by Richard Howard
reviewed by Mary Jo Bang
Oscar Wilde wrote, “Man is least himself when he talks in his own person. Give him a mask, and he will tell you the truth.” Poets have often taken Wilde’s advice to heart and written the truth from behind a mask. That has certainly been Richard Howard’s preferred poetic stance. In most of Howard’s earlier books the personae were often major and minor figures from literary or art history, often placed in their own historical times but sometimes in situations that were purely his invention—Wallace Stevens in Paris, for example. These textual maneuvers have made Howard very much a poet of the imagination (like Stevens), but he has also been a poet of social critique. Decorum and social relations have been two of Howard’s abiding concerns, along with lyric poetry’s traditional preoccupations—time and memory, death and truth. In Howard’s poems—regardless of the character’s previous existence in (or out of) literature, and independent of mismatched time periods or impossible geographic distances—all of his personae come to life in order to speak the truth—their truth—and to tell the reader about the difficulties of living in the social realm.
This strategy of taking characters from history and literature and re-contextualizing them is a bit like the contemporary poetic “erasure,” where poets take existing texts and obliterate all but what suits their own purposes. In both cases, the poet is writing over something made by another. There is an aspect of homage involved in both strategies, since to reuse what someone else has created implies respect (“the anxiety of influence” aside) and inevitably draws attention back to books and authors who might otherwise no longer be read in the contemporary plugged-in world. While Howard’s poems are grounded in the canon by his choice of figures, he slyly subverts the canonical by calling into question the accepted versions of history or myth. Persona also allows Howard to indulge a narrative impulse; it’s worth noting that many of the personae he has chosen have been novelists. The combination of that impulse with a poetic line (usually syllabic) and a musical ear has enabled him to create a body of work that is utterly distinctive.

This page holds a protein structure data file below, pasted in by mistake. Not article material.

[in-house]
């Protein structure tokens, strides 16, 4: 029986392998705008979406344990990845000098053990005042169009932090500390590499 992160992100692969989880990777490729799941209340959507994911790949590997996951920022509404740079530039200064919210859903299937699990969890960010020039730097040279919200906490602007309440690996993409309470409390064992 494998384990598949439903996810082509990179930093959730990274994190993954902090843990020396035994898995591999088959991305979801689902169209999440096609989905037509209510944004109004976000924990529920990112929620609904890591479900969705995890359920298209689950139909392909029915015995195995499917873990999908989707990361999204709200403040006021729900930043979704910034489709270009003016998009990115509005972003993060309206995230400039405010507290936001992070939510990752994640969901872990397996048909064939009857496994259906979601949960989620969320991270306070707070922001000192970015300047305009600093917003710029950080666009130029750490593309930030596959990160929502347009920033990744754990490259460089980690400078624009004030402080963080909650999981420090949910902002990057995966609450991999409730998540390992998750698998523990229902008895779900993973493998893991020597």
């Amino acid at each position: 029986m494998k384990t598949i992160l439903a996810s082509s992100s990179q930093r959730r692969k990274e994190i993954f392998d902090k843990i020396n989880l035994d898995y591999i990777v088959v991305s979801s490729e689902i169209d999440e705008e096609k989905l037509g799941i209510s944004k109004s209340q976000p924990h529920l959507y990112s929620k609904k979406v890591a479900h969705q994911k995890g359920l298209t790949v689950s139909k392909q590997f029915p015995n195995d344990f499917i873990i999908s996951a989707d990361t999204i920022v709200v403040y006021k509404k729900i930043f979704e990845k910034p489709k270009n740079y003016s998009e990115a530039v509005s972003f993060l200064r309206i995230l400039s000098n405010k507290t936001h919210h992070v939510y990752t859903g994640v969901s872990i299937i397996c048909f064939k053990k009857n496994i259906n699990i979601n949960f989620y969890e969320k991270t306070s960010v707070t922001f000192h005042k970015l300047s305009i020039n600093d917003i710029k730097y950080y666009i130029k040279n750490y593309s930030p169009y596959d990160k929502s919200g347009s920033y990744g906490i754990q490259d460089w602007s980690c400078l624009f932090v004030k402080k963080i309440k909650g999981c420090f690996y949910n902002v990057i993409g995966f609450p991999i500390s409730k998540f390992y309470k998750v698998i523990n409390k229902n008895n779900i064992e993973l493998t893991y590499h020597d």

His latest book of poems, Without Saying—his fourteenth and the first since his selected poems, Inner Voices, was published in 2005—is also a book of ventriloquized voices, although it feels here as though a shift has taken place. If one looks back over the last few books, this shift has actually been developing gradually. Since Like Most Revelations, published in 1994, Howard has begun to rely less on figures who might be unknown to contemporary readers and more on those who look, and speak, like us. This is useful since readers are often suspicious of characters from the distant past (what can they know about truth in the present-day world?). Plus, the very conceit of personae creates a degree of empathic remove by laying bare the artifice of the lyric “I.”